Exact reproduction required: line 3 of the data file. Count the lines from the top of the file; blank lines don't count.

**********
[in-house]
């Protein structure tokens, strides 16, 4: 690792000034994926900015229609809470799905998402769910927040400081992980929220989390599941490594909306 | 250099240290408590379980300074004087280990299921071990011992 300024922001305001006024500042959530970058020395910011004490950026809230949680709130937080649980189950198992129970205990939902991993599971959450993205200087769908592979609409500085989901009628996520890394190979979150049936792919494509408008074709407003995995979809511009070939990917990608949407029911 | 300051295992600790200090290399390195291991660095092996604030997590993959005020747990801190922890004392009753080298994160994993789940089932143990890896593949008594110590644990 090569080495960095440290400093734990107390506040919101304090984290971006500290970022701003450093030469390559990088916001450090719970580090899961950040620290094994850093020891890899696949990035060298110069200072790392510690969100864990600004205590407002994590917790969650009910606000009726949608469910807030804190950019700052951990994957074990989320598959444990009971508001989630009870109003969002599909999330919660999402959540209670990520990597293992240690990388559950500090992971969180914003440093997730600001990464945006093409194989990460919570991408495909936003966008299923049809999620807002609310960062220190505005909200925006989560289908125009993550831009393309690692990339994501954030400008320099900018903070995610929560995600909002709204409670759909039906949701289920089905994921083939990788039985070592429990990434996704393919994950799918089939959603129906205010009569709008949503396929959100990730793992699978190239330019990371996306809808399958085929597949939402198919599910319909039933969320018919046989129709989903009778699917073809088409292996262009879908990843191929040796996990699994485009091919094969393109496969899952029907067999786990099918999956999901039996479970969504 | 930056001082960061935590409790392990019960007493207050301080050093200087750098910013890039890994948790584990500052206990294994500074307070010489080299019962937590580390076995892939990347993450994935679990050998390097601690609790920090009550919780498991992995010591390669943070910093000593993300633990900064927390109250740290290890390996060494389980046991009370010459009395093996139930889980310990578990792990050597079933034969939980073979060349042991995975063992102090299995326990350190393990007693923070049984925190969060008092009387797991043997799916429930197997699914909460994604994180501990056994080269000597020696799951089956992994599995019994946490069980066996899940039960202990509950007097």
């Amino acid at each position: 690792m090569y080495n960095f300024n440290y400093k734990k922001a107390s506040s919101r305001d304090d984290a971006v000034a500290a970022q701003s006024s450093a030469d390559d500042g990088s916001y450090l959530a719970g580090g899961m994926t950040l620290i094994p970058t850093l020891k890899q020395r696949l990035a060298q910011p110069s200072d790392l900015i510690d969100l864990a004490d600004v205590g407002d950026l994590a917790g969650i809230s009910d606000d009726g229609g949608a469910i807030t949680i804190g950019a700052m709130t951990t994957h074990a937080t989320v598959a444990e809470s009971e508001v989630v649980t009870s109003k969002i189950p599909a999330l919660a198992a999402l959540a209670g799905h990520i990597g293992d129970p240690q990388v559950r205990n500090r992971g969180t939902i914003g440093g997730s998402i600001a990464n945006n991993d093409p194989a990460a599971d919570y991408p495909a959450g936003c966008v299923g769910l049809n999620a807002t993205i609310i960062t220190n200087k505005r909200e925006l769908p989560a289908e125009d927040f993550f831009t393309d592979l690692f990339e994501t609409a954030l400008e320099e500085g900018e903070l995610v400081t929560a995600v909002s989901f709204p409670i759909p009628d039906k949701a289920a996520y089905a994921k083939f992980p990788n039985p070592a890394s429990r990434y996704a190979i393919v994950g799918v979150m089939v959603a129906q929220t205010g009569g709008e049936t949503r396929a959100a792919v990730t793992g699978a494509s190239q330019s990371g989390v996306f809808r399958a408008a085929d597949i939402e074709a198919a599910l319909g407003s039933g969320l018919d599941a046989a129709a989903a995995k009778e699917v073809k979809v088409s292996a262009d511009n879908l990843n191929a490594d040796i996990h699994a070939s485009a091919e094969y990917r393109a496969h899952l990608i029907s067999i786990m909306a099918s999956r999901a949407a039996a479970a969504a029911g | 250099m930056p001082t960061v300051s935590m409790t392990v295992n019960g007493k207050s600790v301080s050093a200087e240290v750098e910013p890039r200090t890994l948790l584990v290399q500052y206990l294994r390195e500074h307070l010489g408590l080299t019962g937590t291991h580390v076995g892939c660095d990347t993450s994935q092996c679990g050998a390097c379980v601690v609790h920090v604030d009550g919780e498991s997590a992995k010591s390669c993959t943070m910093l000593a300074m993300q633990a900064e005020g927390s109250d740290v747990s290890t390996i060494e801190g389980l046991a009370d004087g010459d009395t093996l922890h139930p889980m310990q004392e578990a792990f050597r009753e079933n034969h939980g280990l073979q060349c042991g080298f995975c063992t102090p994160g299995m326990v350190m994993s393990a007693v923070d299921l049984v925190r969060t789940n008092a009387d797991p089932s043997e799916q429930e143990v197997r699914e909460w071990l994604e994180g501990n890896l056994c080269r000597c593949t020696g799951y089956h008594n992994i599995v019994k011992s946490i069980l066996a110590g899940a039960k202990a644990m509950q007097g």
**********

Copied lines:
């Amino acid at each position: 690792m090569y080495n960095f300024n440290y400093k734990k922001a107390s506040s919101r305001d304090d984290a971006v000034a500290a970022q701003s006024s450093a030469d390559d500042g990088s916001y450090l959530a719970g580090g899961m994926t950040l620290i094994p970058t850093l020891k890899q020395r696949l990035a060298q910011p110069s200072d790392l900015i510690d969100l864990a004490d600004v205590g407002d950026l994590a917790g969650i809230s009910d606000d009726g229609g949608a469910i807030t949680i804190g950019a700052m709130t951990t994957h074990a937080t989320v598959a444990e809470s009971e508001v989630v649980t009870s109003k969002i189950p599909a999330l919660a198992a999402l959540a209670g799905h990520i990597g293992d129970p240690q990388v559950r205990n500090r992971g969180t939902i914003g440093g997730s998402i600001a990464n945006n991993d093409p194989a990460a599971d919570y991408p495909a959450g936003c966008v299923g769910l049809n999620a807002t993205i609310i960062t220190n200087k505005r909200e925006l769908p989560a289908e125009d927040f993550f831009t393309d592979l690692f990339e994501t609409a954030l400008e320099e500085g900018e903070l995610v400081t929560a995600v909002s989901f709204p409670i759909p009628d039906k949701a289920a996520y089905a994921k083939f992980p990788n039985p070592a890394s429990r990434y996704a190979i393919v994950g799918v979150m089939v959603a129906q929220t205010g009569g709008e049936t949503r396929a959100a792919v990730t793992g699978a494509s190239q330019s990371g989390v996306f809808r399958a408008a085929d597949i939402e074709a198919a599910l319909g407003s039933g969320l018919d599941a046989a129709a989903a995995k009778e699917v073809k979809v088409s292996a262009d511009n879908l990843n191929a490594d040796i996990h699994a070939s485009a091919e094969y990917r393109a496969h899952l990608i029907s067999i786990m909306a099918s999956r999901a949407a039996a479970a969504a029911g | 250099m930056p001082t960061v300051s935590m409790t392990v295992n019960g007493k207050s600790v301080s050093a200087e240290v750098e910013p890039r200090t890994l948790l584990v290399q500052y206990l294994r390195e500074h307070l010489g408590l080299t019962g937590t291991h580390v076995g892939c660095d990347t993450s994935q092996c679990g050998a390097c379980v601690v609790h920090v604030d009550g919780e498991s997590a992995k010591s390669c993959t943070m910093l000593a300074m993300q633990a900064e005020g927390s109250d740290v747990s290890t390996i060494e801190g389980l046991a009370d004087g010459d009395t093996l922890h139930p889980m310990q004392e578990a792990f050597r009753e079933n034969h939980g280990l073979q060349c042991g080298f995975c063992t102090p994160g299995m326990v350190m994993s393990a007693v923070d299921l049984v925190r969060t789940n008092a009387d797991p089932s043997e799916q429930e143990v197997r699914e909460w071990l994604e994180g501990n890896l056994c080269r000597c593949t020696g799951y089956h008594n992994i599995v019994k011992s946490i069980l066996a110590g899940a039960k202990a644990m509950q007097g």